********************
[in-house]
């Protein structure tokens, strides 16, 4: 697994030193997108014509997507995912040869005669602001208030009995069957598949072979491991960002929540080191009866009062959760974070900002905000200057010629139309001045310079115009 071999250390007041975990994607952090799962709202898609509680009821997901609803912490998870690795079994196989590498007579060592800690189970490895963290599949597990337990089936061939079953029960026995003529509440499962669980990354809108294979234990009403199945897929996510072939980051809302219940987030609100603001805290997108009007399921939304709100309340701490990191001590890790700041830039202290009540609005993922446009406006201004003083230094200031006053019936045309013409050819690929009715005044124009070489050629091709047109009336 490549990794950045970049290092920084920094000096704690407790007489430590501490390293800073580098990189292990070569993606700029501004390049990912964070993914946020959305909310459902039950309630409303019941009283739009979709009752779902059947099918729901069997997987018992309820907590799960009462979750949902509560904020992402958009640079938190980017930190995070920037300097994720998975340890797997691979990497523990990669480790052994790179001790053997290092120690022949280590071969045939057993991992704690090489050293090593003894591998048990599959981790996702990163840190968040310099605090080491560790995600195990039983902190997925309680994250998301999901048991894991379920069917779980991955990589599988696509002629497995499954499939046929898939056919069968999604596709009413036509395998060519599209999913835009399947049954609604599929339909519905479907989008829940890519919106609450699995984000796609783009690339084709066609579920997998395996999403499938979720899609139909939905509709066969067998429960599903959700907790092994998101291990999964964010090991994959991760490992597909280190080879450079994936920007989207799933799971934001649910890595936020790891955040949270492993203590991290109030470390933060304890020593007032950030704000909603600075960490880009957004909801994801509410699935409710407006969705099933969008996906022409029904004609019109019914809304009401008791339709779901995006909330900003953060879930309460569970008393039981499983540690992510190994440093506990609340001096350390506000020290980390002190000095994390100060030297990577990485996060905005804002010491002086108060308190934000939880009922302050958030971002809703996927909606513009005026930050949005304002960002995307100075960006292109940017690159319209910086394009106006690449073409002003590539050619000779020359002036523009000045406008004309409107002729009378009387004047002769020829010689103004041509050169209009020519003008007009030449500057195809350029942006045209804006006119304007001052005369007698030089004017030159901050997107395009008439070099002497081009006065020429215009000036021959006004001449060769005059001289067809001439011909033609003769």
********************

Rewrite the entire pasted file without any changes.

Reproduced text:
[in-house]
């Protein structure tokens, strides 16, 4: 697994030193997108014509997507995912040869005669602001208030009995069957598949072979491991960002929540080191009866009062959760974070900002905000200057010629139309001045310079115009 071999250390007041975990994607952090799962709202898609509680009821997901609803912490998870690795079994196989590498007579060592800690189970490895963290599949597990337990089936061939079953029960026995003529509440499962669980990354809108294979234990009403199945897929996510072939980051809302219940987030609100603001805290997108009007399921939304709100309340701490990191001590890790700041830039202290009540609005993922446009406006201004003083230094200031006053019936045309013409050819690929009715005044124009070489050629091709047109009336 490549990794950045970049290092920084920094000096704690407790007489430590501490390293800073580098990189292990070569993606700029501004390049990912964070993914946020959305909310459902039950309630409303019941009283739009979709009752779902059947099918729901069997997987018992309820907590799960009462979750949902509560904020992402958009640079938190980017930190995070920037300097994720998975340890797997691979990497523990990669480790052994790179001790053997290092120690022949280590071969045939057993991992704690090489050293090593003894591998048990599959981790996702990163840190968040310099605090080491560790995600195990039983902190997925309680994250998301999901048991894991379920069917779980991955990589599988696509002629497995499954499939046929898939056919069968999604596709009413036509395998060519599209999913835009399947049954609604599929339909519905479907989008829940890519919106609450699995984000796609783009690339084709066609579920997998395996999403499938979720899609139909939905509709066969067998429960599903959700907790092994998101291990999964964010090991994959991760490992597909280190080879450079994936920007989207799933799971934001649910890595936020790891955040949270492993203590991290109030470390933060304890020593007032950030704000909603600075960490880009957004909801994801509410699935409710407006969705099933969008996906022409029904004609019109019914809304009401008791339709779901995006909330900003953060879930309460569970008393039981499983540690992510190994440093506990609340001096350390506000020290980390002190000095994390100060030297990577990485996060905005804002010491002086108060308190934000939880009922302050958030971002809703996927909606513009005026930050949005304002960002995307100075960006292109940017690159319209910086394009106006690449073409002003590539050619000779020359002036523009000045406008004309409107002729009378009387004047002769020829010689103004041509050169209009020519003008007009030449500057195809350029942006045209804006006119304007001052005369007698030089004017030159901050997107395009008439070099002497081009006065020429215009000036021959006004001449060769005059001289067809001439011909033609003769």